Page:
With my moonlight photography I have been experimenting lately with fill-in lighting, either flash or LED torchlight. Although their effects are different, they have in common the daylight colours achieved. Using mainly 30-second shutter times (the last choice before the B setting) I have enjoyed getting photos such as this one. It’s an unpredictable combination of instanteous flash and long exposure, taken on the 28mm lens at f11, on ISO 2000.
Here by the side of a country road southwest of New Plymouth, these botanical signposts of high rainfall appear starkly against the night sky. They loom above fresh snow on Mt Taranaki, which is lit up by the full moon. This is a whole new subset of moonlight photography, where once you have focus the technical difficulties relate to the strength of the flash and how you deploy it. Being something of a minimalist myself, without a separate flashgun, the illumination here comes straight off the camera. It was set off only once, at the beginning of the exposure, so there was no opportunity for side-lighting.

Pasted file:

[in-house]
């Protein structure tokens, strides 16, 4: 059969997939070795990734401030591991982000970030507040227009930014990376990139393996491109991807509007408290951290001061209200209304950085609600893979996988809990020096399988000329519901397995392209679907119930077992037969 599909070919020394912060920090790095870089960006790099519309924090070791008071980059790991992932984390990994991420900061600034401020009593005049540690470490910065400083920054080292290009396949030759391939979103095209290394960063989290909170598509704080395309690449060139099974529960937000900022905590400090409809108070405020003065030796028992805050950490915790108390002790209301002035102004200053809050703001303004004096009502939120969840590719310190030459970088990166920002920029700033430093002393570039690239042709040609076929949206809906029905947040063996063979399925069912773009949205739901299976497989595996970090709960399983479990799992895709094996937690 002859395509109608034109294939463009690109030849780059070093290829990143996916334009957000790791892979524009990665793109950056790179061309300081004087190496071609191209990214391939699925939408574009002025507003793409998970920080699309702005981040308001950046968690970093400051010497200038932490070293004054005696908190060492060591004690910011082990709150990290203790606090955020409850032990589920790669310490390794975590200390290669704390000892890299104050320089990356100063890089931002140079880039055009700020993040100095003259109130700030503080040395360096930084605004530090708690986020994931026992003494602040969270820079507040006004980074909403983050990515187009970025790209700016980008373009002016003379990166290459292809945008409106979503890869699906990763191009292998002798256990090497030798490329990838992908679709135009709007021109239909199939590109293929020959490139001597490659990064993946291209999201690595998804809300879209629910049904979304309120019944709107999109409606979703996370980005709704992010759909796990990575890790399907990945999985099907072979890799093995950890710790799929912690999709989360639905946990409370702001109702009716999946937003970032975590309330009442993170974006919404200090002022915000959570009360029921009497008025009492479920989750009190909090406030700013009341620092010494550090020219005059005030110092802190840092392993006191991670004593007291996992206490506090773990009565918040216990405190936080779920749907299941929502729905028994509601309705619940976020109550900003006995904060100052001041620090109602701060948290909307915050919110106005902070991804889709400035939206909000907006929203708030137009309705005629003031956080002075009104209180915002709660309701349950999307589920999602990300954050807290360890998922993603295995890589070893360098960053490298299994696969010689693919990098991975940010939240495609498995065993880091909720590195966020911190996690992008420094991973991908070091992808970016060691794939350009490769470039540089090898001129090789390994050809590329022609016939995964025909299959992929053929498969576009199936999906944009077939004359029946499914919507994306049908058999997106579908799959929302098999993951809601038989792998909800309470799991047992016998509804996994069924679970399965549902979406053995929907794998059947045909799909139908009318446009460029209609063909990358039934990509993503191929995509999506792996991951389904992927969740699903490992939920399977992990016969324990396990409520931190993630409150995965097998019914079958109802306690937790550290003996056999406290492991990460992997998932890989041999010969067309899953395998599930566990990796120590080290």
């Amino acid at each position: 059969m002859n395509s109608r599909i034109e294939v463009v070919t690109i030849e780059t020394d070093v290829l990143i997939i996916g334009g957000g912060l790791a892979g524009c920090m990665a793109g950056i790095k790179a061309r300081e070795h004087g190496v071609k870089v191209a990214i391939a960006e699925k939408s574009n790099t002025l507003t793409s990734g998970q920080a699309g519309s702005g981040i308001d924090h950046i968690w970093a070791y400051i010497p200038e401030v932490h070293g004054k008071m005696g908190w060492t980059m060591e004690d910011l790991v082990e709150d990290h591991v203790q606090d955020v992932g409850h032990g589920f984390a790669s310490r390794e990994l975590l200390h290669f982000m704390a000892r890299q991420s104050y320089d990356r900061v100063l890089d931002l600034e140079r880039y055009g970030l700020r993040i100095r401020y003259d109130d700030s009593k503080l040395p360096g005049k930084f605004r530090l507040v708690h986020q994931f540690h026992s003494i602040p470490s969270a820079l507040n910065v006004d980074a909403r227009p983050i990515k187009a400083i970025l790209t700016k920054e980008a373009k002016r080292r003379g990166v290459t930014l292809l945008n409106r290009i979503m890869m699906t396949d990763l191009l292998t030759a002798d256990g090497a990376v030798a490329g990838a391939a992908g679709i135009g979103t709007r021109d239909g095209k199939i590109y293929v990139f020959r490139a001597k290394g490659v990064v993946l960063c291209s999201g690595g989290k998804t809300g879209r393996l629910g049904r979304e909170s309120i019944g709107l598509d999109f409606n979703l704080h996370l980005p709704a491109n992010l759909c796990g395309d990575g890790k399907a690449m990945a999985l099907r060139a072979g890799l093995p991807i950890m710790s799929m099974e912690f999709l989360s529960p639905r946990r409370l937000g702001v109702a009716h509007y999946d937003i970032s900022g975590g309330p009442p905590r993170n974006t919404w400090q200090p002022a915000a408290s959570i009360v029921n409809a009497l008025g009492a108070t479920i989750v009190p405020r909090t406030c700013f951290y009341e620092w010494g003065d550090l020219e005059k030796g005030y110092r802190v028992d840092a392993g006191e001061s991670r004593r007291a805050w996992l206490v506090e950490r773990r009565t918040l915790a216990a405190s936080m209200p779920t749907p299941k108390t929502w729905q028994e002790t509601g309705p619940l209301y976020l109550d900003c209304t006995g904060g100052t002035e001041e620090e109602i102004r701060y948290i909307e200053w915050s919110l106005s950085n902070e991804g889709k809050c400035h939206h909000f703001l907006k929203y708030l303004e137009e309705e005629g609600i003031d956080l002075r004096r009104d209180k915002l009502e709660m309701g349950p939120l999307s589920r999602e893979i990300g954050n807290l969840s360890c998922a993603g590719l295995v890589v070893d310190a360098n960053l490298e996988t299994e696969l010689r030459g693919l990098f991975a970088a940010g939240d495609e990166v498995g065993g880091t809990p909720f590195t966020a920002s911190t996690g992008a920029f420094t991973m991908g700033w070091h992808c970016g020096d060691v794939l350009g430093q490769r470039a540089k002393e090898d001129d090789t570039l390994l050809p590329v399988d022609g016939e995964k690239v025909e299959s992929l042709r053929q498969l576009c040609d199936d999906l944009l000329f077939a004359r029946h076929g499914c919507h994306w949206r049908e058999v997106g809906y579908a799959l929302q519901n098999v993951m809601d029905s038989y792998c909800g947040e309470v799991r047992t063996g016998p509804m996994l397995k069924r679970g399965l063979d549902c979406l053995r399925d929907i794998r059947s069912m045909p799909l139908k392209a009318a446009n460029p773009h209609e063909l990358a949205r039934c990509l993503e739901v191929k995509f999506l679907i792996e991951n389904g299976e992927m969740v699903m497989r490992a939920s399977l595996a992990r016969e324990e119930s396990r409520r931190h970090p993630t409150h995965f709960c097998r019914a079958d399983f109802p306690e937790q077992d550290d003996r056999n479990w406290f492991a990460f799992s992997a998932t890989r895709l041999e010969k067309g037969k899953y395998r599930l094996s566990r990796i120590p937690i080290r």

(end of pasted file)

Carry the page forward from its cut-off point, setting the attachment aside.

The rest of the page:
The usual issue is how the flash balances with the ambient moonlight. Getting the right exposure illuminates the fern quite effectively against the semi-night effect of snow and stars, but it is achieved by trial and error. The degree of illumination depends on just two variables: the distance from the flash to the foreground elements, and your ISO setting. So if you don’t want to move the tripod closer or further away, for this type of photo your main control is in the ISO setting, which you change to adjust for the flash result being too bright or too dark.
Only a small aperture was required for this effect, assisting depth of focus, although truth be told, the autofocus failed – and so I no longer bother with it, relying on a manual focus setting instead.